unfavorable circumstances pressing on the community," the Nation explained, "the
destruction of so large an amount of property at Chicago has a most disastrous
effect, and tends to destroy credit in every direction, and to precipitate a
panic." The fire seemed to have revealed rather than caused the chaotic
financial condition of the country, and the commotion on the trading floor
reproduced the situation in the streets.

The overall effect of the burning of Chicago on business, the article continued,
"is perhaps as striking a proof as we have ever had of the closeness of the
relations which have been established between the uttermost ends of the earth.
Calamities, and especially great calamities, are fast ceasing to be what is
called local-they are now all general." Referring to the aroused feeling which
was the central subject of the sentimental tributes to the relief effort, the
Nation insisted on practical truth: "No serious disaster can overtake Chicago or
St. Louis without making London feel something more than sympathy." That
something was the uneasy recognition that in the modern age of cities there was
no such thing as an isolated catastrophe. "It appears almost probable," the
article went on, "that there will, before long, be no privileged places any more
than privileged persons, and no place, in short, any more peaceful or secure
against alarms and anxieties than any other place." The sobering conclusion:
"The Happy Valley is a thing of the past."

There were a number of important realizations wrapped up in these thoughts. The
fire had perhaps put Chicago on the map as a major city, but it also served
notice that the dangers of modern life went a good deal beyond those posed by
bad building techniques. Tomorrow promised more trouble, not liberation or
redemption from the restrictions and sins of the past, but additional
entanglements, complications, and conflicts. In its scope, suddenness, and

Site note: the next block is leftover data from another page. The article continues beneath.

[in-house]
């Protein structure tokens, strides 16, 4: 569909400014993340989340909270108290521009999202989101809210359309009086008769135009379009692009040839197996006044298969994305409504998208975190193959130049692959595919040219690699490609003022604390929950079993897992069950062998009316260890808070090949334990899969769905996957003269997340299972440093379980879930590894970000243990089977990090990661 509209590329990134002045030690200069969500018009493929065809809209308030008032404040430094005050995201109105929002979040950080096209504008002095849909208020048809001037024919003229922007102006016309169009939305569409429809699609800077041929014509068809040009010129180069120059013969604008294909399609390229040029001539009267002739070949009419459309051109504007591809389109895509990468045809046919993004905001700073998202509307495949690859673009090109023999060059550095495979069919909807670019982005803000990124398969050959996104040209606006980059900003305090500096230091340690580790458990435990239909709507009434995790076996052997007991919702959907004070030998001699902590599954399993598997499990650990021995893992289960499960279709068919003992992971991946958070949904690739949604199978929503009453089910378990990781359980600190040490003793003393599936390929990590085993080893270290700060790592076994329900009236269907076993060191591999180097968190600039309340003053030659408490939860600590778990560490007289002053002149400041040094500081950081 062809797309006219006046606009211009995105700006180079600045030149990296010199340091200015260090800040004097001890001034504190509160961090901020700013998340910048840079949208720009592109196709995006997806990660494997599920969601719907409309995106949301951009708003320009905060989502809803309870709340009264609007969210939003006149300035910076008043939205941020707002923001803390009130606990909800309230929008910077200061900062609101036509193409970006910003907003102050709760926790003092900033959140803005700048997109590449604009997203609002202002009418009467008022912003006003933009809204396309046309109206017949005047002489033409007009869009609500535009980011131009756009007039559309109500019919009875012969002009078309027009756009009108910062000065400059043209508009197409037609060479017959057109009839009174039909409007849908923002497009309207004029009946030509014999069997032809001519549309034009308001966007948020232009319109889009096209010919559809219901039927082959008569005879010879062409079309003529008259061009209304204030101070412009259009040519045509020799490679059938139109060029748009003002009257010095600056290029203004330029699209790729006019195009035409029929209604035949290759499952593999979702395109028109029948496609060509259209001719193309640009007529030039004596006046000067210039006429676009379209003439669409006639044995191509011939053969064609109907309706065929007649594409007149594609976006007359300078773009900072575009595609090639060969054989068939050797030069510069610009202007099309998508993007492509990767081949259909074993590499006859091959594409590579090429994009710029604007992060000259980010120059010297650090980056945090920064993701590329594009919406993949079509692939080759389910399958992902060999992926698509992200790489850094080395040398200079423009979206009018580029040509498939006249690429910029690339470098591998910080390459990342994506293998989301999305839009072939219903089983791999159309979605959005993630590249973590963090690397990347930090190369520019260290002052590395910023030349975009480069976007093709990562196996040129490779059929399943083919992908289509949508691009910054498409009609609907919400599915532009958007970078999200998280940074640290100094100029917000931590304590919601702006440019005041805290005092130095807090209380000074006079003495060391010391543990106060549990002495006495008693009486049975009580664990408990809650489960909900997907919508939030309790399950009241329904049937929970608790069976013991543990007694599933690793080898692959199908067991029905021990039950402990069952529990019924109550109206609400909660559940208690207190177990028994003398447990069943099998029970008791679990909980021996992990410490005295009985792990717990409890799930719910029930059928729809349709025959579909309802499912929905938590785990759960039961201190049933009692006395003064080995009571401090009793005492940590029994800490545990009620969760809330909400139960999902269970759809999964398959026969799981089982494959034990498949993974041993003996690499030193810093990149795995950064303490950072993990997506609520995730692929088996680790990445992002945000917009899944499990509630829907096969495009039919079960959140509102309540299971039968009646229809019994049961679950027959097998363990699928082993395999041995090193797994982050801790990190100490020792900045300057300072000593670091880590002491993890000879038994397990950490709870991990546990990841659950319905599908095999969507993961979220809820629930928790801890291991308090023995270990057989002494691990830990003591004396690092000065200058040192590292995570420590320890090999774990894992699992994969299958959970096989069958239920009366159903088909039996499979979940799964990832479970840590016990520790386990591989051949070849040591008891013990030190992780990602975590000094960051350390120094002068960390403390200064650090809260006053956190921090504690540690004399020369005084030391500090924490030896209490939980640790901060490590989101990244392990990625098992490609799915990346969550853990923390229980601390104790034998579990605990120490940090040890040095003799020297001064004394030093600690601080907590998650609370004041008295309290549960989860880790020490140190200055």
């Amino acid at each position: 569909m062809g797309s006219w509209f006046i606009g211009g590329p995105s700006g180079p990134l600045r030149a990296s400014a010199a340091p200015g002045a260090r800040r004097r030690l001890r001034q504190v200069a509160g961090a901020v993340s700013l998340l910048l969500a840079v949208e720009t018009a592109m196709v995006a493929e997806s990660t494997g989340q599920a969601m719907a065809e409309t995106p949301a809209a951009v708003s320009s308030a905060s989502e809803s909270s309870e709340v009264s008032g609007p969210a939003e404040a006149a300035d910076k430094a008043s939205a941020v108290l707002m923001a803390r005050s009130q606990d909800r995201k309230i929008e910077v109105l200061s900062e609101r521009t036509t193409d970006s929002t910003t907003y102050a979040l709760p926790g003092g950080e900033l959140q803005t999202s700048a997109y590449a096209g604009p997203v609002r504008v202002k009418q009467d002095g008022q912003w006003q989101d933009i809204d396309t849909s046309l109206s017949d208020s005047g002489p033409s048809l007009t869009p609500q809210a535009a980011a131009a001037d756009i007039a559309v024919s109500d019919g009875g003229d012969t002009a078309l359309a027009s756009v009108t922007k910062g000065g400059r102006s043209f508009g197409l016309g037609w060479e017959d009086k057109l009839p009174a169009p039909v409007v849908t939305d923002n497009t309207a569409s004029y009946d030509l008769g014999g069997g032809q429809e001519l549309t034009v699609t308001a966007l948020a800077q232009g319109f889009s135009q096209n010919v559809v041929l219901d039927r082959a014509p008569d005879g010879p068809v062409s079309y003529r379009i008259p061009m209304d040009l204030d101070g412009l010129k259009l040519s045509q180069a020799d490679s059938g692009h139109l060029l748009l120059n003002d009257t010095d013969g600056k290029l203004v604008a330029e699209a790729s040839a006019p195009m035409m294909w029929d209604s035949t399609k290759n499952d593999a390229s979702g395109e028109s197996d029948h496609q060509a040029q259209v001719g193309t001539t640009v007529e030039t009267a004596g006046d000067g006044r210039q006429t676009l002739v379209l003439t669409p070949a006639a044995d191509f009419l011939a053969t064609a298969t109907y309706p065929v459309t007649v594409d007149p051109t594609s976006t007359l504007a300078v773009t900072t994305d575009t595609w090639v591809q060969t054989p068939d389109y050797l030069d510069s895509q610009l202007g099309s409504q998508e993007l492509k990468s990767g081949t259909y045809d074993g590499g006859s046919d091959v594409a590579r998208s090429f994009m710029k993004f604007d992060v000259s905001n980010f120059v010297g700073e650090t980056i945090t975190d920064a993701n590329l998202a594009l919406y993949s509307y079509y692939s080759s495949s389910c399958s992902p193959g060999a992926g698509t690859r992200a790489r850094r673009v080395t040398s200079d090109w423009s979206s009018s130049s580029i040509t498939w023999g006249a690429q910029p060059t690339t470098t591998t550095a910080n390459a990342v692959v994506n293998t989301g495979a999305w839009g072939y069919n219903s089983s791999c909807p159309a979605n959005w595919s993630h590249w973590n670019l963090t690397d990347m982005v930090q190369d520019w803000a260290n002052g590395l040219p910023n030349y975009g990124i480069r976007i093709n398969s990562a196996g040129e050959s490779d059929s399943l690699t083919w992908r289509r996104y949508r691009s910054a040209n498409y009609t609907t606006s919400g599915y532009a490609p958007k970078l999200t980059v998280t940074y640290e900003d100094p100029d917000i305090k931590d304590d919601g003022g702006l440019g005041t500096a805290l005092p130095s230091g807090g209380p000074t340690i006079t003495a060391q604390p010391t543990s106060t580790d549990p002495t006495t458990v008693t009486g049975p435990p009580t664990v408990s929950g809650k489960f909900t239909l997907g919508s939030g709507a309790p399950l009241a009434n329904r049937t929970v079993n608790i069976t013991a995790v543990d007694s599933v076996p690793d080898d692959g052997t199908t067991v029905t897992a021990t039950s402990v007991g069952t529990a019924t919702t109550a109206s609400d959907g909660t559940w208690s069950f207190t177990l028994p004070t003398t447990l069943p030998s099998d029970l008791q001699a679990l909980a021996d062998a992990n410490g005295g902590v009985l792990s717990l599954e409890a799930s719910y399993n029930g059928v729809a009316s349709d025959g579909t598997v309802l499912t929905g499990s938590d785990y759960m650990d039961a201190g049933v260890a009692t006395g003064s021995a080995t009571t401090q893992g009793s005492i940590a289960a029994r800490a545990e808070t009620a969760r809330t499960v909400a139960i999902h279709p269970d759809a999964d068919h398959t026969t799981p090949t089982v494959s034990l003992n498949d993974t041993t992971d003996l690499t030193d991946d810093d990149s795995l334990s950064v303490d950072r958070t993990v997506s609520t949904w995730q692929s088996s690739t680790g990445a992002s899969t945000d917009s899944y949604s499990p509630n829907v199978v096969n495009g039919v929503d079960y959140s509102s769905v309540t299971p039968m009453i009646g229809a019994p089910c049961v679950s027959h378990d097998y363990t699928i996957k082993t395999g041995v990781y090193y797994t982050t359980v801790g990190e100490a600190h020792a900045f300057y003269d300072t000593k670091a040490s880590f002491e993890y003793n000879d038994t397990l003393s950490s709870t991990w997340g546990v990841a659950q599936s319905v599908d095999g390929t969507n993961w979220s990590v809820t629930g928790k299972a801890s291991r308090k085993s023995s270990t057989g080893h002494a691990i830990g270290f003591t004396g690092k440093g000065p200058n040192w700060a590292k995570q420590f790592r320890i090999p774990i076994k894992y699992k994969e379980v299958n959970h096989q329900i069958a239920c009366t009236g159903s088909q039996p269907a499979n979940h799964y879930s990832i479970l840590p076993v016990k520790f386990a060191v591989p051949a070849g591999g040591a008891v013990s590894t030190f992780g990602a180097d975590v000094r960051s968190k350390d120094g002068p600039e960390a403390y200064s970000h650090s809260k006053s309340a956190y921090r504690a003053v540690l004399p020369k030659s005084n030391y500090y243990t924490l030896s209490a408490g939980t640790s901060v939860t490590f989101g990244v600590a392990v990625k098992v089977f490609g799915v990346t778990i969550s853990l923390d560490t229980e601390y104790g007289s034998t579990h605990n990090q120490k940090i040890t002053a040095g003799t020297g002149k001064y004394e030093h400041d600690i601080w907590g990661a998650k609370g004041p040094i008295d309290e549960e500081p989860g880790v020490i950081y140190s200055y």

destructive power, the fire spoke of the scale, mystery, instability, and
uncertainty of urban life. In its indescribability it offered an unsettling way
of perceiving the world it consumed. The fire had, among other things,
rearranged and intensified the old categories for understanding the nature of
experience. It offered actual events "more romantic than the veriest fiction,"
Frank Luzerne warned his readers, events whose "realities" could "only be
written as it was, with a pen of fire." Chicago's calamity seemed to force a
shift in thinking about the new reality the fire appeared to create and reveal.
Luzerne repeatedly employed the term "reality," as well as several closely
related words. He maintained that his account dealt "with realities alone," but
that "it was almost impossible for the compiler to divest his mind of the
impression that he is recording a horrid phantasmagorical vision, rather than
the facts of real life," and that if Luzerne failed in being true to the
realities of his subject, it would be in not being "phantasmagorical" enough.

Continues...




Excerpted from Urban Disorder and the Shape of Belief
by Carl Smith
Copyright © 2003
by University of Chicago.
Excerpted by permission.
All rights reserved. No part of this excerpt may be reproduced or reprinted without permission in writing from the publisher.
Excerpts are provided by Dial-A-Book Inc. solely for the personal use of visitors to this web site.

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Table of Contents

Acknowledgments
Introduction
 
Part One
Fire
     The Great Conflagration
     Trial by Fire
     Social Restraint  
     The Fire and Cultural Memory
 
Part Two
Bomb
     From Resurrection to Insurrection
     Plots and Counterplots
     Words on Trial
 
Part Three
Strike
     Taming the Urban Beast 
     Putting Pullman in Its Place: The Search for a New Urban Order 
     Making Sense of the Age 

Epilogue 
Notes 
Index